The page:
The early half of 2011 has brought light to some fairly disappointing albums by bands I once held in a much higher regard. Groups which once really impressed me with their thoughtful music now seem to be dumbing the music down, be it the Decemberist’s latest folk-rock travesty ‘The King Is Dead’, or- in the case of metal- Evergrey’s ‘Glorious Collision’. Norway’s premier melodic progressive metal act Pagan’s Mind has never been one to really push the envelope, but I’ve always found that they were able to couple their melodic intent with excellent songwriting and some unpredictable, exciting segments. ‘Heavenly Ecstasy’ may seem on first glance like the band trying to push their sound; the bright red cover automatically sets it aside from the traditionally blue album art of their past. However, while Pagan’s Mind is still no pushover when it comes to strong melodic metal, the music here shows their music being simplified and streamlined to the point where the album feels as if it adds very little, if anything to the band’s canon, despite keeping their playing chops intact.
Even from the first listen to each song from ‘Heavenly Ecstasy’, it is very much a case of deja-vu. Although it has been a four year interval between this and the previous album ‘God’s Equation’, there is no impression that the band has taken that time to cultivate their sound into something more distinctive. If anything, Pagan’s Mind has seen fit to make their sound more heavily driven by melody over any other aspect of the music. Although ‘God’s Equation’ still felt like the instruments played a very important role throughout the music despite the highly melodic direction of the music, ‘Heavenly Ecstasy’ does often feel as if the riffs are far too derivative from everything the band has done in the past. This is all the more disappointing in Pagan’s Mind’s case, due to the fact that even here, they prove themselves to be incredibly good musicians. In most of the tracks here, Lofstad enjoys some ample time to dish out a guitar solo or two, which tends to go down a beautifully melodic road. For much of the rest of the time though, the songs are kept generally straightforward, depending greatly on the vocal delivery of singer Nils K. Rue, who performs admirably here, but- like much of ‘Heavenly Ecstasy’- he seems to be pulling out old tricks his typically powerful vocal melodies have been riding on for years, and making little effort to give them a new, relevant touch-up.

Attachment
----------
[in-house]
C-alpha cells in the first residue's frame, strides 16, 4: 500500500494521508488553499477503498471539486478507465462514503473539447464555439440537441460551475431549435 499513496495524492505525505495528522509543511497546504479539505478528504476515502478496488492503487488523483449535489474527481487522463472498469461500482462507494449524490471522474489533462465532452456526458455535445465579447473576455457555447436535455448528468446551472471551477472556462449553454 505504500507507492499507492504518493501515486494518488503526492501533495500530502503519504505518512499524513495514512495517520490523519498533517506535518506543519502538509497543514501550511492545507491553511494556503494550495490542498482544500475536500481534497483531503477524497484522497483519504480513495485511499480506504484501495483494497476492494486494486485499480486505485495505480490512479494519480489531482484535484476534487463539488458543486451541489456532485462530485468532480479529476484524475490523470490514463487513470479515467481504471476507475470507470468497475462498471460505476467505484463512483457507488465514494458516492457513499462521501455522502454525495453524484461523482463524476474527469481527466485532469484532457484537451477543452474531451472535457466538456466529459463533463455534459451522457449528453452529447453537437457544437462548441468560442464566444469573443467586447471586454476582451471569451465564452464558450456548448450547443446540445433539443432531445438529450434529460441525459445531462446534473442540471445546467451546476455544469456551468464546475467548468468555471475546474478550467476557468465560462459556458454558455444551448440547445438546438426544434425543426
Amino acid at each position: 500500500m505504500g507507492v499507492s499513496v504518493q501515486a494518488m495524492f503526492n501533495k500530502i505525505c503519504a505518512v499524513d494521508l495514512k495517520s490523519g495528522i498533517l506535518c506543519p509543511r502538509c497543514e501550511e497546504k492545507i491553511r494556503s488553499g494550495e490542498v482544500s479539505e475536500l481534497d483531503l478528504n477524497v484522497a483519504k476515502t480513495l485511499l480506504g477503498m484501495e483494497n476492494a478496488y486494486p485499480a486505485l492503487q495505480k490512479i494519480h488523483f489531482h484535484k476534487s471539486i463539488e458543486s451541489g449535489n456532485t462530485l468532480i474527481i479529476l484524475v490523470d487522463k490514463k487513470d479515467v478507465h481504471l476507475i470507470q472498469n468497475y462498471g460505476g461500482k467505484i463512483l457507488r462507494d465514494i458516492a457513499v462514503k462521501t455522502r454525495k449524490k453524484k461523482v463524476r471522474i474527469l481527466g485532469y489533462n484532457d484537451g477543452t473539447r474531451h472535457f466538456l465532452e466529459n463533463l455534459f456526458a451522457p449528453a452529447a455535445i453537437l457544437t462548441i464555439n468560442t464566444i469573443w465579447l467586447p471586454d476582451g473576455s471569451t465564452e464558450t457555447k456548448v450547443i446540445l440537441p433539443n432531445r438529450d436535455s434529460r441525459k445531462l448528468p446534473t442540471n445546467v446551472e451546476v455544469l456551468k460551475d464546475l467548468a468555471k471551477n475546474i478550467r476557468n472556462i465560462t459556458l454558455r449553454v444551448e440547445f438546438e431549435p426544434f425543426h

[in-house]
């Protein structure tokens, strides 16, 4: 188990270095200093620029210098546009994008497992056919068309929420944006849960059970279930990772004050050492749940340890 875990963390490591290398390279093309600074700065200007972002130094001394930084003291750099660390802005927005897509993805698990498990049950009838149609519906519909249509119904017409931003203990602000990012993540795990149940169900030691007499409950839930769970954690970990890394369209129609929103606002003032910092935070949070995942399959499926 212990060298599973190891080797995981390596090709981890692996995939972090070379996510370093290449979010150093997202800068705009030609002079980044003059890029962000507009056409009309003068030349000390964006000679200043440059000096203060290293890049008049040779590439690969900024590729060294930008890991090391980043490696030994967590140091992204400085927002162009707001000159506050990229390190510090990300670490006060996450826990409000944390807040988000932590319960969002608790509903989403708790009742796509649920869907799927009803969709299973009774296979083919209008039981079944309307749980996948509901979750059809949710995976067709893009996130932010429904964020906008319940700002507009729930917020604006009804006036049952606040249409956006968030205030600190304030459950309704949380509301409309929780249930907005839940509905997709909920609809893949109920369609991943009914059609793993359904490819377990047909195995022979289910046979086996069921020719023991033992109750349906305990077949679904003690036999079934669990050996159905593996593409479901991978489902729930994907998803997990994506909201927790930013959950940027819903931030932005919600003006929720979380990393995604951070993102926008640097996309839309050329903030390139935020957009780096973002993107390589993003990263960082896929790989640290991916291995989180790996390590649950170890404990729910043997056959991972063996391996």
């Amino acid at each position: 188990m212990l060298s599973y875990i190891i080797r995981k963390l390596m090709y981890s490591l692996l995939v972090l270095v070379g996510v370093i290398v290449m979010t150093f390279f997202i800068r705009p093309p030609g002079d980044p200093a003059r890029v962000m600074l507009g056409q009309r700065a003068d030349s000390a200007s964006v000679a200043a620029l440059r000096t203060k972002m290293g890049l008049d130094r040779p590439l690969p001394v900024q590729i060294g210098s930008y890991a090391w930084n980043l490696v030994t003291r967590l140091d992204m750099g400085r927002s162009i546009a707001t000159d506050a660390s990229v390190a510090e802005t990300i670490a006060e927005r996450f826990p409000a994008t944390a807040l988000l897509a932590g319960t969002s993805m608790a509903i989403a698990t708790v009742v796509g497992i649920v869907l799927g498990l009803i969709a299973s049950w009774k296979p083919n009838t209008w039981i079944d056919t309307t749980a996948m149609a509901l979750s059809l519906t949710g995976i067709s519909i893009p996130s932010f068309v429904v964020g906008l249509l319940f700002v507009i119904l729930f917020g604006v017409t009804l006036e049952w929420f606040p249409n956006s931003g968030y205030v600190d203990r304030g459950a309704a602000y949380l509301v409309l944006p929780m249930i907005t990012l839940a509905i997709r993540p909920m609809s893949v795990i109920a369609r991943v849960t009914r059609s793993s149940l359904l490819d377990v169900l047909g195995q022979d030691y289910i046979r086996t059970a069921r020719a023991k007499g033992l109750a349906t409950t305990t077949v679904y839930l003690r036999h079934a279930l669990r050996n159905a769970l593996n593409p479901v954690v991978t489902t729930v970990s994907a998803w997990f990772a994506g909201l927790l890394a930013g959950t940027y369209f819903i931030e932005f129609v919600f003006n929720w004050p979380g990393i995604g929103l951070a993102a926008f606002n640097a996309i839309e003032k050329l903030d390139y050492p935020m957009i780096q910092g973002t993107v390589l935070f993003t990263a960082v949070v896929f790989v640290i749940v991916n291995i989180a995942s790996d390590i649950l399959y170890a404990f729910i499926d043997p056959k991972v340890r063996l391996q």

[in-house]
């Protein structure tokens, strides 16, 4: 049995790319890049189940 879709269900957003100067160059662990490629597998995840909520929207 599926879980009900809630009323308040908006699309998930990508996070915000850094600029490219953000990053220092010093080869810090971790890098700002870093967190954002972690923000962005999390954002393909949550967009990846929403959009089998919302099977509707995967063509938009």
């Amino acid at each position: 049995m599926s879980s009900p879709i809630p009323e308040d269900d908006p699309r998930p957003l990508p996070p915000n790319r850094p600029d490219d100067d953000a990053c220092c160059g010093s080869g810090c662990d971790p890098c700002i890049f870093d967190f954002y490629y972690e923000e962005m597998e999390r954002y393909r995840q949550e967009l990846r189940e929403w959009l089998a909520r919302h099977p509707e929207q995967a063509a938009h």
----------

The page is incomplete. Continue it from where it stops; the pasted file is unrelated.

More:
What Pagan’s Mind may lack here in innovation though, they do make it clear from the start that they are very good at what they do. Although almost every song here goes down a similar route in terms of emotional approach and sound, the melodies are some of the best you’re going to hear out of 2011’s power metal output. Thanks in no small part due to Rue’s powerful voice, the music maintains a great feeling to it, although it does feel often as if Pagan’s Mind has finally reached the point where their music begins to lose its current relevance.